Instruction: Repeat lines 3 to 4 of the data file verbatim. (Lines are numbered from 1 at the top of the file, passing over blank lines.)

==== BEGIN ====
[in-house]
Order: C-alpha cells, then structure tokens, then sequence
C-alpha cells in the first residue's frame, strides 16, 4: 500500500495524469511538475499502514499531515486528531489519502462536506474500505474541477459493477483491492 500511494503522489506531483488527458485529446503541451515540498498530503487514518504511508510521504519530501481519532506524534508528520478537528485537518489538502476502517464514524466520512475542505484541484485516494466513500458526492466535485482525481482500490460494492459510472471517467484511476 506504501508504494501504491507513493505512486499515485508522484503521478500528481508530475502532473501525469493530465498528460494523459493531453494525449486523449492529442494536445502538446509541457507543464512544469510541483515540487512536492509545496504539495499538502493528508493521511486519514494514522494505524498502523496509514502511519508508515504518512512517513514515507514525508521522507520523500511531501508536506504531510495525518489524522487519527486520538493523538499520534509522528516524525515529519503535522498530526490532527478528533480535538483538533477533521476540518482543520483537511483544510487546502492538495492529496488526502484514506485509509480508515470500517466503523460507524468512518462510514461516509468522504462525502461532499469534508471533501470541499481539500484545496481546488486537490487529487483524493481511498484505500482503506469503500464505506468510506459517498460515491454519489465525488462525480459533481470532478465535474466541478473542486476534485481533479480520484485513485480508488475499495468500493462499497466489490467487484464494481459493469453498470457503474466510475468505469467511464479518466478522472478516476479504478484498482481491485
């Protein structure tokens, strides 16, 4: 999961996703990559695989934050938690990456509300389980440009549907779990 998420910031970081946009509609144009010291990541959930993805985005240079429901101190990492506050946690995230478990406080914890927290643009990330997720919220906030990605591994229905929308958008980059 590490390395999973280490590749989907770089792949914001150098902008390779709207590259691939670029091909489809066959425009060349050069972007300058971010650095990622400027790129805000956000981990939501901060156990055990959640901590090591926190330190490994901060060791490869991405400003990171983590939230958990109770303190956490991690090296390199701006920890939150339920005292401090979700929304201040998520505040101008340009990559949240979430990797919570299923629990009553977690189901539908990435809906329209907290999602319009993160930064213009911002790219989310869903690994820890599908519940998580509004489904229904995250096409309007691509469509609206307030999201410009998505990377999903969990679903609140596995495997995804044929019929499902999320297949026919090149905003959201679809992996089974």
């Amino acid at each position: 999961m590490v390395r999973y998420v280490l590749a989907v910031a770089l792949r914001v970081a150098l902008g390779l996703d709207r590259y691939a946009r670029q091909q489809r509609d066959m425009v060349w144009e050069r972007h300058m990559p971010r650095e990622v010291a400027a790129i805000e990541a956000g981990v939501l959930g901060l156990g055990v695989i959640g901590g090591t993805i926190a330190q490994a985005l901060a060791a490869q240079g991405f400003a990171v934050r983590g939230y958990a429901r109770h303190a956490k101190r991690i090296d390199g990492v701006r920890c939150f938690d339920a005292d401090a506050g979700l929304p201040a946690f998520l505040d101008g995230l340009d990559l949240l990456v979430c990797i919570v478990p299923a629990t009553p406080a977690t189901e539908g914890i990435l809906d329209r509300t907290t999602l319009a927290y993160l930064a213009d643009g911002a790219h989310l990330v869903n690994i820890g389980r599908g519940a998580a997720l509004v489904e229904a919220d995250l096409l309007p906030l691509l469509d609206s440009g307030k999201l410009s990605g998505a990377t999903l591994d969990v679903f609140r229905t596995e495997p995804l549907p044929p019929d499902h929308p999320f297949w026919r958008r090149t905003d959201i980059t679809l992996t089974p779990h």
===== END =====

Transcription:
C-alpha cells in the first residue's frame, strides 16, 4: 500500500495524469511538475499502514499531515486528531489519502462536506474500505474541477459493477483491492 500511494503522489506531483488527458485529446503541451515540498498530503487514518504511508510521504519530501481519532506524534508528520478537528485537518489538502476502517464514524466520512475542505484541484485516494466513500458526492466535485482525481482500490460494492459510472471517467484511476 506504501508504494501504491507513493505512486499515485508522484503521478500528481508530475502532473501525469493530465498528460494523459493531453494525449486523449492529442494536445502538446509541457507543464512544469510541483515540487512536492509545496504539495499538502493528508493521511486519514494514522494505524498502523496509514502511519508508515504518512512517513514515507514525508521522507520523500511531501508536506504531510495525518489524522487519527486520538493523538499520534509522528516524525515529519503535522498530526490532527478528533480535538483538533477533521476540518482543520483537511483544510487546502492538495492529496488526502484514506485509509480508515470500517466503523460507524468512518462510514461516509468522504462525502461532499469534508471533501470541499481539500484545496481546488486537490487529487483524493481511498484505500482503506469503500464505506468510506459517498460515491454519489465525488462525480459533481470532478465535474466541478473542486476534485481533479480520484485513485480508488475499495468500493462499497466489490467487484464494481459493469453498470457503474466510475468505469467511464479518466478522472478516476479504478484498482481491485
């Protein structure tokens, strides 16, 4: 999961996703990559695989934050938690990456509300389980440009549907779990 998420910031970081946009509609144009010291990541959930993805985005240079429901101190990492506050946690995230478990406080914890927290643009990330997720919220906030990605591994229905929308958008980059 590490390395999973280490590749989907770089792949914001150098902008390779709207590259691939670029091909489809066959425009060349050069972007300058971010650095990622400027790129805000956000981990939501901060156990055990959640901590090591926190330190490994901060060791490869991405400003990171983590939230958990109770303190956490991690090296390199701006920890939150339920005292401090979700929304201040998520505040101008340009990559949240979430990797919570299923629990009553977690189901539908990435809906329209907290999602319009993160930064213009911002790219989310869903690994820890599908519940998580509004489904229904995250096409309007691509469509609206307030999201410009998505990377999903969990679903609140596995495997995804044929019929499902999320297949026919090149905003959201679809992996089974």